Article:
Post 79 / Hour 82: Humor Writing Tip: The Callback
By Dave Fox
I wrote in Post 63 about repetition as a comedic tool. A callback is a special kind of repetition. With a callback, you refer to something early in an essay or script that’s only a small part of your story. Ideally, whatever you refer to should be a punch line in and of itself, though that’s not always necessary. You then continue with your broader theme long enough that the reader has forgotten your initial reference to your minor element. At the end of your story, you “call back” that minor element.
I used this technique in my previous post about missing vials of Bubonic Plague virus. I start the article this way:
Officials say there’s no need to panic. The vials of Bubonic Plague virus reported missing from a research lab refrigerator have in fact been destroyed, and we can now go back to worrying about all the other stuff we worry about, such as impending nuclear doom and why we must be subjected to another season of “American Idol.”
(If you haven’t read that article yet, you might want to read it before the rest of this humor writing tip spoils the story.)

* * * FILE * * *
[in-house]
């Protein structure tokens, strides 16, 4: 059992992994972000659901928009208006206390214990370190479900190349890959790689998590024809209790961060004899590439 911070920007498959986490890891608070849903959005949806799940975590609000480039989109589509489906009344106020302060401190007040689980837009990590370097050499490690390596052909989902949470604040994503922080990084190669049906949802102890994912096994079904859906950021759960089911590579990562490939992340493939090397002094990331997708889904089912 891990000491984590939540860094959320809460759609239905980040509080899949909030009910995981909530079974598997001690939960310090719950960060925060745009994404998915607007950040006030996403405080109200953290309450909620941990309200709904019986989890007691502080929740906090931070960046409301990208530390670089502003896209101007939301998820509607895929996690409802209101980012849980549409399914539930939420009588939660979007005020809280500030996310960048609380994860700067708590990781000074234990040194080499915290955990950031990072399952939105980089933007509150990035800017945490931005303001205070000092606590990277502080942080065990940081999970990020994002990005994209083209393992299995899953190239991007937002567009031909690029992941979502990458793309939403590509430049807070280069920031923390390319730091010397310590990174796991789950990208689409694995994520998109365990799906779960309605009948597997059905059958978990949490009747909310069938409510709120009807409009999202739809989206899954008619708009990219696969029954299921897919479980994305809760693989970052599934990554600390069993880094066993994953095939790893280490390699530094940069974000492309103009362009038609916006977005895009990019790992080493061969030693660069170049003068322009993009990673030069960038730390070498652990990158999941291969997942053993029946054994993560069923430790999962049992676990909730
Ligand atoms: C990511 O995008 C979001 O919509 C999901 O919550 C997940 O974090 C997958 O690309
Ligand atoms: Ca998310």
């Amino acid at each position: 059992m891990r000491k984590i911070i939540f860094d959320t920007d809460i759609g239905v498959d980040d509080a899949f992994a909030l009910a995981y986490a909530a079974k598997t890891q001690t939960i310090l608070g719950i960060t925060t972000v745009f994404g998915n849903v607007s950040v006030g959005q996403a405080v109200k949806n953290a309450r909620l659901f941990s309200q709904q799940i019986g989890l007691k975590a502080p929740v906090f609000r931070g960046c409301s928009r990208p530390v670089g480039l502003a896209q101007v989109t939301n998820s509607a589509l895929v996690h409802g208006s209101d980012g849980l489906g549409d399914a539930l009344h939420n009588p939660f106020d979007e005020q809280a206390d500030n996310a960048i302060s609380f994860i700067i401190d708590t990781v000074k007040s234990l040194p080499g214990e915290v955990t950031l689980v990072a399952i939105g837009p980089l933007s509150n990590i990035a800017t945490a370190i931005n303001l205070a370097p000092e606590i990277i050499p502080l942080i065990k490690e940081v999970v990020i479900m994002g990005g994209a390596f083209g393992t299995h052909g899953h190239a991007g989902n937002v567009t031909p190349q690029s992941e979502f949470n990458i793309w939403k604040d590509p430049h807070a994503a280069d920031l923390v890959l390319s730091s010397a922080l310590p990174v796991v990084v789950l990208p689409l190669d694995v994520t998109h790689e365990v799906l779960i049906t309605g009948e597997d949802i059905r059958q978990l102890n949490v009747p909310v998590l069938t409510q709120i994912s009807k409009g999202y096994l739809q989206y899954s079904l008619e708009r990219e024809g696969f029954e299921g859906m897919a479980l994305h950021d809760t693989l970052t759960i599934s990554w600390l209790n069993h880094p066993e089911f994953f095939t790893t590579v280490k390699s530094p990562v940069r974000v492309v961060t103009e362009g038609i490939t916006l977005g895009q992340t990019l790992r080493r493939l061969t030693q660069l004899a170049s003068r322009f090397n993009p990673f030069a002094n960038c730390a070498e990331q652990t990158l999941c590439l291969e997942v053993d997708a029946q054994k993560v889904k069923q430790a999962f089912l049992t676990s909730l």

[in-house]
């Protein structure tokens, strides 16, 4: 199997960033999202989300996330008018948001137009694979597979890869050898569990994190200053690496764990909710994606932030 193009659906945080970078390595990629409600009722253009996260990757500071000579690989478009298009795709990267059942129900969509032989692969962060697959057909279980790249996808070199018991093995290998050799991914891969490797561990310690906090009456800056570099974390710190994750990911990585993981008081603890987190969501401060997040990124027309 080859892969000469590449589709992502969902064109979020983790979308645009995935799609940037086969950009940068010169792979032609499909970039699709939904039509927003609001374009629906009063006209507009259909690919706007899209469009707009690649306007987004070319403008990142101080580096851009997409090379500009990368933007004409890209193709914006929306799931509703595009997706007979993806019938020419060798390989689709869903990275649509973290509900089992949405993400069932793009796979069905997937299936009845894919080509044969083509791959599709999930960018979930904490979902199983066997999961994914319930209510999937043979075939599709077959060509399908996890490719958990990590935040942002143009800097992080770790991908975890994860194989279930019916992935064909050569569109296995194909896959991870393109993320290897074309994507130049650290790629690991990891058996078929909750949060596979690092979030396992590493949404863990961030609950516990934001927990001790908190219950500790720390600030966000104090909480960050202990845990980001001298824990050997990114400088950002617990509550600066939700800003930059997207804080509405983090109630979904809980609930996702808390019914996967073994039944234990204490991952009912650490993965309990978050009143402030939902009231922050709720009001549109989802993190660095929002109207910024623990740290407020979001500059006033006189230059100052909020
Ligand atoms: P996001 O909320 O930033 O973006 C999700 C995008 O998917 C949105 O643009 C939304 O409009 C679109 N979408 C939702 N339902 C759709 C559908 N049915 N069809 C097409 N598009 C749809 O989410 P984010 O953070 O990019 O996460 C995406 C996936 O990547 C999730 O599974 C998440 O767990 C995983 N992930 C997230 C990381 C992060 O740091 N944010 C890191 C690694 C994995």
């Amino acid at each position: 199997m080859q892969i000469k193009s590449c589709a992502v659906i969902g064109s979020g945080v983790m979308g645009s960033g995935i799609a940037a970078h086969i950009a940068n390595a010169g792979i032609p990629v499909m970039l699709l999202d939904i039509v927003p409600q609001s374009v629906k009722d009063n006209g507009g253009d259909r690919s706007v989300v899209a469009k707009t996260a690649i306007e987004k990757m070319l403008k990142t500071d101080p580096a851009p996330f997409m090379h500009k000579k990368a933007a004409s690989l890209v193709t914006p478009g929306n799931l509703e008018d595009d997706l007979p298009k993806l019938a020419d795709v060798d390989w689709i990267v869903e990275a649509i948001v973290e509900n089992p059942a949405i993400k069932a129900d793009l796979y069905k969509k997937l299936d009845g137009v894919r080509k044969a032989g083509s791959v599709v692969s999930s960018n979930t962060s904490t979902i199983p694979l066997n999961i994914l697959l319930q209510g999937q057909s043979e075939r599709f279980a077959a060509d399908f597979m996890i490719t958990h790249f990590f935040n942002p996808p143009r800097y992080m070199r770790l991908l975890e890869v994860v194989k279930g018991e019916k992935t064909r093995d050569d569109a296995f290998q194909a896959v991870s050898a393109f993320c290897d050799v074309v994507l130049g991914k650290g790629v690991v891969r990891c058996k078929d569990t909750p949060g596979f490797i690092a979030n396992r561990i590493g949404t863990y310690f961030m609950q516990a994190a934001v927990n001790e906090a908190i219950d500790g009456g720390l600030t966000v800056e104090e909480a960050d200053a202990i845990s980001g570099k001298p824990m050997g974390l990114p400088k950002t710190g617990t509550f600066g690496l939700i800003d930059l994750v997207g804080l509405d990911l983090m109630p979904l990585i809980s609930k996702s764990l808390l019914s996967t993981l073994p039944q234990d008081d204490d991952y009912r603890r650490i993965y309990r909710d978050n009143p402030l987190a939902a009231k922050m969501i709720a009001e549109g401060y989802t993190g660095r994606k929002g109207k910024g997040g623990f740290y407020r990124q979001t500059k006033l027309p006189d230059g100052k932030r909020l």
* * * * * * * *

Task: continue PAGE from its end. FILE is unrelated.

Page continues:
The essay develops, exploring the dangers of the virus and questioning why it’s being kept in university refrigerators. The reader forgets all about my “American Idol” slam until I call it back in the final paragraph:
Instead of destroying the Plague bacteria and making the scientists fill out lengthy forms, I have another idea for what to do with the bacteria. I can’t tell you exactly what it is, but it involves the producers of “American Idol.”
Callbacks are a great way to end a humor essay or comedy sketch because they tie everything together and bring the reader full-circle. If you are struggling for an ending, look back at what you have written so far and try to find an element you can call back in the conclusion. You can also use callbacks in the middle of a story. As long as there has been enough other information to distract your readers or audience from the initial reference, it’s a strong technique. (Dave Barry does this frequently and masterfully.)
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